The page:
Not long ago, the term Leopards in African football was synonymous with the national team of Congo DR. In 1974, the Leopards, then still campaigning under the country name of Zaire, became the first sub-Saharan country to qualify for the FIFA World Cup™ finals. However, in recent times, an unheralded club from neighbouring Congo, AC Leopards, have grabbed the headlines and taken up the menacing mantle with confidence.
Based in the western part of the country in Dolisie, AC Leopards last year became the only club from Congo to win Africa's second-tier club tournament, the CAF Confederations Cup, and this season they are just one game away from becoming the first-ever club from their country to advance to the semi-finals of the Champions League. The foundation of their success was laid in 2011, when the club hired Cameroonian Joseph Marius Omog to coach the side, and FIFA.com spoke to the man widely credited with the rise of AC Leopards.
In his first season with the club, Omog took them to victory in the domestic cup. That win was the start of a two-year fairy-tale run through African cup competitions, which saw them become the first Congolese club to lift an African cup since 1974, when CARA Brazzaville won the African Champions' Cup. Their run has continued this year as they impressed in the Champions League, for which they qualified after winning their first league title last season.
Wins through three rounds of head-to-head action - including overturning a 4-1 first-leg deficit against Nigeria's Kano Pillars and overcoming Algeria's ES Setif on penalties - put them in the group stage where they have recorded famous victories over five-time champions Zamalek and 1995 champions Orlando Pirates.
Ahead of their final Group A game in Egypt against Zamalek, Leopards have seven points from their five matches and share second place with Pirates. A win against the White Knights will see them through on the head-to-head results, while even a defeat would be enough if Pirates lose at home to Al Ahly.
Omog, who spent several years in Germany with lower-league clubs and worked as assistant national team coach in his native Cameroon when German Winfried Schaefer was in charge, says his side deserve the high-flying position they find themselves in. "We are in a very strong group, and the team has done very well to stay in contention. We have incorporated a number of new players this season, and they have strengthened the team even further."
Although he also coached the Indomitable Lions on an interim basis as well as other Cameroonian clubs, the time he spent assisting Schaefer and in Germany and Europe, where he also obtained his coaching license, can be seen in all aspects of Omog's work. Not only does he speak fluent German, AC Leopards play with some of the traits that have made German football so strong.
"There are aspects in the way German teams play that have taken them to the top. They are very disciplined and never give up. That is something that my team also practices. But of course, we also make use of our African flair. My players are technically very gifted, and we play with a combination of the two: German precision and African flair," he explained.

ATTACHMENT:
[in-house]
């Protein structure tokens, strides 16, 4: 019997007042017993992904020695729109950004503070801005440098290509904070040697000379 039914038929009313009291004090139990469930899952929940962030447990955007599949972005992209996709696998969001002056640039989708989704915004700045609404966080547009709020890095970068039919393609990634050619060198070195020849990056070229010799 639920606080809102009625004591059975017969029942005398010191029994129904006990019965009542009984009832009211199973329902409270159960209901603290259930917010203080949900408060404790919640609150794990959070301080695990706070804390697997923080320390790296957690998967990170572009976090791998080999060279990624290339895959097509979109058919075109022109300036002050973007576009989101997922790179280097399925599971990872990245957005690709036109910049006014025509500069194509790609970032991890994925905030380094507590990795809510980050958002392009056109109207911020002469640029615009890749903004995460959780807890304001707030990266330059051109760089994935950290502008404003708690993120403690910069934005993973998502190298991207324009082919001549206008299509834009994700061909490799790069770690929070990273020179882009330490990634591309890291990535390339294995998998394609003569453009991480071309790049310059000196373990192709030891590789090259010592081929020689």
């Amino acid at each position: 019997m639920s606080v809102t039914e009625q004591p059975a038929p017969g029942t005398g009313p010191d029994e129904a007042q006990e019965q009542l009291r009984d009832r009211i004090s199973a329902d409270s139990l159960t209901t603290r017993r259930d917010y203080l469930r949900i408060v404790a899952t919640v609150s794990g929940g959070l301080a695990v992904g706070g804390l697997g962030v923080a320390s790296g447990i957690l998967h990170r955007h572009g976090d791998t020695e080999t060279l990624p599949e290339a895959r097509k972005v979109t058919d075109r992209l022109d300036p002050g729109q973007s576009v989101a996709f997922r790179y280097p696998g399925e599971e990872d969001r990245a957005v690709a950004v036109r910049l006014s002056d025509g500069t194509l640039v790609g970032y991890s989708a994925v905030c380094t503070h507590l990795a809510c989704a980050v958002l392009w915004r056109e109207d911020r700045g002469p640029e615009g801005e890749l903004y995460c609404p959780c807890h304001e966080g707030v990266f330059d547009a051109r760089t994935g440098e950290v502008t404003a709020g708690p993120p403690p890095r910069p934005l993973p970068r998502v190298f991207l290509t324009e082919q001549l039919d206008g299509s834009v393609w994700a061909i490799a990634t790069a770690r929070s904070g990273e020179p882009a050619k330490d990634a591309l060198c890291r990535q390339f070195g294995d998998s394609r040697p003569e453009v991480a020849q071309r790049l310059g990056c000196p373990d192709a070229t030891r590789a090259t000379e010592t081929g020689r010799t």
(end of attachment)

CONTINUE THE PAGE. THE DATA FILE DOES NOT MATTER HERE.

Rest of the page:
Needing strength on the road
Another factor that has played a part in Leopards' success is their strength in Dolisie, where they have lost just two matches of 19 in African competitions. Their form on the road has been far less impressive though, and they have won just three of 18. Their last away win dates back to April 2012 when they won 2-0 in Tunisia against CS Sfaxien to overcome a 2-1 home defeat.
Looking for a win in Egypt against the continental giants is a challenge in itself, but coupled with their dismal away record, Leopards have a tough task ahead of them. It is something that Omog is well aware of. "I have spoken to my players about our away form, and they are up for the challenge. We will go to Egypt with a positive frame of mind and go for a win. Of course we will hope that Al Ahly come away from South Africa with a win against Pirates, but we will not sit back and depend on that. We need to play our game and then we can win."
A place in the semi-finals of the showpiece of African club football would place not only Leopards firmly in the spotlight, it would also plant Omog firmly in the ranks of rising coaching stars. It is not something he is concerning himself with while the season is in full swing. "At the moment, the only thing I am concentrating on is the Champions League. We are in a good position ahead of our last game, and we are now looking for a place in the last four."
Leopards travel to Egypt for their match this weekend, which sees the end of the Champions League group stage. The semi-finals begin in October, and the winner of the two-legged final in November qualify for the FIFA Club World Cup in Morocco at the end of the year.